Continuing through April 15, 2017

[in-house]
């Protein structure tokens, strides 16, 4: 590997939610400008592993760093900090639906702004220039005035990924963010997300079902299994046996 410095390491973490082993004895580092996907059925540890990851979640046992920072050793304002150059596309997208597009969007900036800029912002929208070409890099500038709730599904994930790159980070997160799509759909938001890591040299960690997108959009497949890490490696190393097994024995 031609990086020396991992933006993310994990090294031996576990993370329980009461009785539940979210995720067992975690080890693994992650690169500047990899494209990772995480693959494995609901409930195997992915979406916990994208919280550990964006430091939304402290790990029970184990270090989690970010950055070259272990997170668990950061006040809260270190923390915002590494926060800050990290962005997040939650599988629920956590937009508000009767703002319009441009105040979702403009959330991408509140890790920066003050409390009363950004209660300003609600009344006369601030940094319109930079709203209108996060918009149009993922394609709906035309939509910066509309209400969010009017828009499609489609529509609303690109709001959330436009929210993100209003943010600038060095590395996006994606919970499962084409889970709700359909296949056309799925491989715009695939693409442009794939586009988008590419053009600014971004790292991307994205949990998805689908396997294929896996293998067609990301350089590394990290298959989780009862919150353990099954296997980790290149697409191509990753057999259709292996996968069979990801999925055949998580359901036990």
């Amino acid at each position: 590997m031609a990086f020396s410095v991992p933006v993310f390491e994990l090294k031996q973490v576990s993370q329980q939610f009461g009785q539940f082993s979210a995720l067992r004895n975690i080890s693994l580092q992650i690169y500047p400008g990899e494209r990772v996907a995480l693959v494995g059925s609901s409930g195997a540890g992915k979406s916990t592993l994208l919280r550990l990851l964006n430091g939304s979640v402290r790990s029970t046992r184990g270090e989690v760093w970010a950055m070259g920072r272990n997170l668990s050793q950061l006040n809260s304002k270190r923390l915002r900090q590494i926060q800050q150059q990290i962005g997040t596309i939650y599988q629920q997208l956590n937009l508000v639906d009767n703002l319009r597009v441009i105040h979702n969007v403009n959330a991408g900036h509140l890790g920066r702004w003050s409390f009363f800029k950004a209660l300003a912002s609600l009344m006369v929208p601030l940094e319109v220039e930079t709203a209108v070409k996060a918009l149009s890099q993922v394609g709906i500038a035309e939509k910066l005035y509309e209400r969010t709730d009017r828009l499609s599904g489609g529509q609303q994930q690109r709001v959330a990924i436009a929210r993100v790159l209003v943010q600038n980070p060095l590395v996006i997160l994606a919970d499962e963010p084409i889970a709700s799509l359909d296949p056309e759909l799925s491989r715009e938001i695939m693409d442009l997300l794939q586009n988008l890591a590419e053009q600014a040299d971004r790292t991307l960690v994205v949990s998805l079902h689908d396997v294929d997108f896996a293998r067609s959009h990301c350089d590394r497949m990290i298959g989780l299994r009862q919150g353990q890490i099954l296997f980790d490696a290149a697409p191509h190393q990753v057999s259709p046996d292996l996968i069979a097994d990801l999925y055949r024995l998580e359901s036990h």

Jay Stuckey is happy. His paintings, hung salon style, floor to ceiling on one gallery wall have an overwhelming presence and in many ways can be read as a narrative. The works both small and large, are cartoony representations of men and women: perhaps the artist and his significant other(s) as they frolic, dance, obsess, contemplate and play. The figures have exaggerated features — huge eyes, mouths and other body parts — and are presented in imagined scenarios. "Walking with Sharks" features two embracing figures in bathing suits, who are waste deep in water filled with sharks, or in “Help," where numerous male figures are presented in a boat seemingly in flames, surrounded by water filled with chomping animals waving small flags. Interspersed with the figurative works are crude paintings of cellphones with text messages — one from Donald, one from Hockney and one from Werner. Here Stuckey is being coy, ironic and playful. Also scattered along the wall are paintings that contain notes, doodles and sketches for the larger works. These pieces can be seen as paying homage to Jean-Michel Basquiat and Philip Guston, and illustrate the complex intricacies of Stuckey's thoughts and process. There is much to see and take in in this compelling installation that is aptly entitled, "Bye Jay Stuckey, by Jay Stuckey."